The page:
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NSW grants system ‘open to abuse’: report

NSW grants system
Relief funds for the devastating 2019-20 bushfires failed to reach some of NSW's hardest-hit areas. Photo: Getty
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Relief funds for the victims of the devastating 2019-20 bushfires failed to reach some of the state’s hardest-hit areas, a report into the NSW government’s grants system has found.

Urgent reform to the system is needed, the Public Accountability Committee warns in its report tabled in parliament on Thursday.

There were widespread failures in the way grants were handed out by the NSW government, which used taxpayer money for political gain in a system that is “open to abuse” the final report found.

The system had shown a “complete failure” to detect fraud, Greens MP and committee chair David Shoebridge said.

Some $16 million worth of fraudulent grants had been handed out in NSW, while a further $40 million worth was being sought by “bikie gangs”, he said.

The government only intercepted these applications after media whistleblowers alerted authorities, he said.

“The government’s fraud control measures are rudimentary at best,” Mr Shoebridge said.

“One of their primary fraud control measures continues to be an Excel spreadsheet.”

The bushfire-impacted areas of the Central Coast, Blue Mountains and Ballina did not receive any stage-one funding through the Bushfire Local Economic Recovery packages.

That is despite those areas respectively receiving $163 million, $65 million and $4.2 million worth of economic damage from bushfires.

The report found the way bushfire funds were allocated was “politically driven” and the decisions were made after an inquiry drew attention to systemic pork-barrelling in NSW.

The government was also found to have “improperly” allocated grants from the Regional Cultural Fund overwhelmingly to coalition seats.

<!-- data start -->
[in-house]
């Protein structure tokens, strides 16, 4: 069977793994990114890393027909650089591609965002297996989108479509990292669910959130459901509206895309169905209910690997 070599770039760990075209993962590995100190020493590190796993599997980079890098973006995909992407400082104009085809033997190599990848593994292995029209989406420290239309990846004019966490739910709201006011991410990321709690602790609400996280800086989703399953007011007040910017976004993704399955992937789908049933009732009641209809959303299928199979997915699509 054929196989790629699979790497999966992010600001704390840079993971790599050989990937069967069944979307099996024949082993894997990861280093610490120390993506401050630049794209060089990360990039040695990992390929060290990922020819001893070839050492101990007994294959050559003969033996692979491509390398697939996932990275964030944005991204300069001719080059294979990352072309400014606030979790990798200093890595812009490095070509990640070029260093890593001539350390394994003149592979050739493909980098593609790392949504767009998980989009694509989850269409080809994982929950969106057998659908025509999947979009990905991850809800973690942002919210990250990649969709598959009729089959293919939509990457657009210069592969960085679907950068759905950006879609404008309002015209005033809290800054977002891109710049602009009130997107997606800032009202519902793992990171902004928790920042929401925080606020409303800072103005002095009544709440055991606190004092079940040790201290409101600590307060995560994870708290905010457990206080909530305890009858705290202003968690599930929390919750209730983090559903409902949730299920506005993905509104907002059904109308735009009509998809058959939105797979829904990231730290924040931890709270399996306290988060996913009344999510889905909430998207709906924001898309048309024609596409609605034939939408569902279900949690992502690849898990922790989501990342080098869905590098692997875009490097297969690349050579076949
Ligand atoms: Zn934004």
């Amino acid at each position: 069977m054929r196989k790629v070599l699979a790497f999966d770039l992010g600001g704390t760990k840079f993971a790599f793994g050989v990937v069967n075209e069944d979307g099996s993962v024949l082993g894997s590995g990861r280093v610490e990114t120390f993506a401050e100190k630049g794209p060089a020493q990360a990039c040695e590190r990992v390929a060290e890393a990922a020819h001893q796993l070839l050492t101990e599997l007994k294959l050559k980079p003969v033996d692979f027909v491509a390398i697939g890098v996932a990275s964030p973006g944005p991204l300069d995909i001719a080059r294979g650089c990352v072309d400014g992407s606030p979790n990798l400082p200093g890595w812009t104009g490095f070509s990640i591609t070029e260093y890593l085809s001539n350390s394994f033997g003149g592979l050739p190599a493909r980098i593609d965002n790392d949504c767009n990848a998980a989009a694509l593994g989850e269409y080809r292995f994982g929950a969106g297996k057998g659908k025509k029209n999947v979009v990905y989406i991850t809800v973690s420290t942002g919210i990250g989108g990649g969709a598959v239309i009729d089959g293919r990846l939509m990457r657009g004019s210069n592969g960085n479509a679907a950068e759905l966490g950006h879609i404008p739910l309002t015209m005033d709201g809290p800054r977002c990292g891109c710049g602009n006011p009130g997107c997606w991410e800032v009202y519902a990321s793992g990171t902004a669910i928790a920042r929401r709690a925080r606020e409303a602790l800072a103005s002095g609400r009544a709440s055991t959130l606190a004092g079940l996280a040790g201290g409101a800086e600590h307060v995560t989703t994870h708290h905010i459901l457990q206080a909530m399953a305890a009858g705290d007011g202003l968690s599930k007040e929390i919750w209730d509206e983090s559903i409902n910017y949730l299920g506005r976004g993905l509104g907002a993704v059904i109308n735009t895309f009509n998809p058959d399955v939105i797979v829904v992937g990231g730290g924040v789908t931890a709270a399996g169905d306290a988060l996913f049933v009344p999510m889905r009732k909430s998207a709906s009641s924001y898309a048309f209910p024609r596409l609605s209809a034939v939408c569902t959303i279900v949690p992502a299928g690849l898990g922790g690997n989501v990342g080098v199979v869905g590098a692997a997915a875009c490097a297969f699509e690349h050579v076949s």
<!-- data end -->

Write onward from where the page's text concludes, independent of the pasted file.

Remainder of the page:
The report also found arts grants were pork-barrelled by the coalition in 2020, with the majority of funds going to the Sydney Symphony Orchestra.

A pool of 222 grant applicants was reduced to just six after the former arts minister Don Harwin reallocated funding to the SSO, which had not applied for grants.

Mr Harwin had overridden “detailed recommendations” from his department, Mr Shoebridge said.

“Communities that were desperate for funding for their own arts communities received not a dollar, because the decisions were made by a politician without any documentation, and without any due process,” he said.

Labor’s spokesman for music John Graham said there was “a story of heartbreak behind every one of these arts grants which is manipulated by a minister”.

“For every one of these grants that goes to someone lifted up the list by the minister, there is someone who has missed out on their big break – their chance to succeed on the world stage,” he said.

The report made 13 recommendations including an urgent fraud investigation, implementation of anti-fraud systems, and an accountability system for the arts minister and government bodies which deviate from department advice over funding.

It comes after a NSW auditor-general’s report revealed earlier this month the government awarded 95 per cent of the $252 million Stronger Communities Fund to coalition-held electorates before the 2019 election.

That same week an analysis found 75 per cent of ClubGRANTS funds were funnelled to coalition seats.

The NSW government’s Refresh and Renew Grants program was also 70 per cent funnelled to coalition seats. The $1.03m in grants was offered to 103 tourism operators over 2020 and 2021.

Premier Dominic Perrottet said earlier this month he has “zero tolerance” when it comes to pork-barrelling and is committed to “complete transparency” when it comes to spending taxpayer money.

After becoming premier in October last year, he ordered a review into how funds from government grants programs were distributed.

– AAP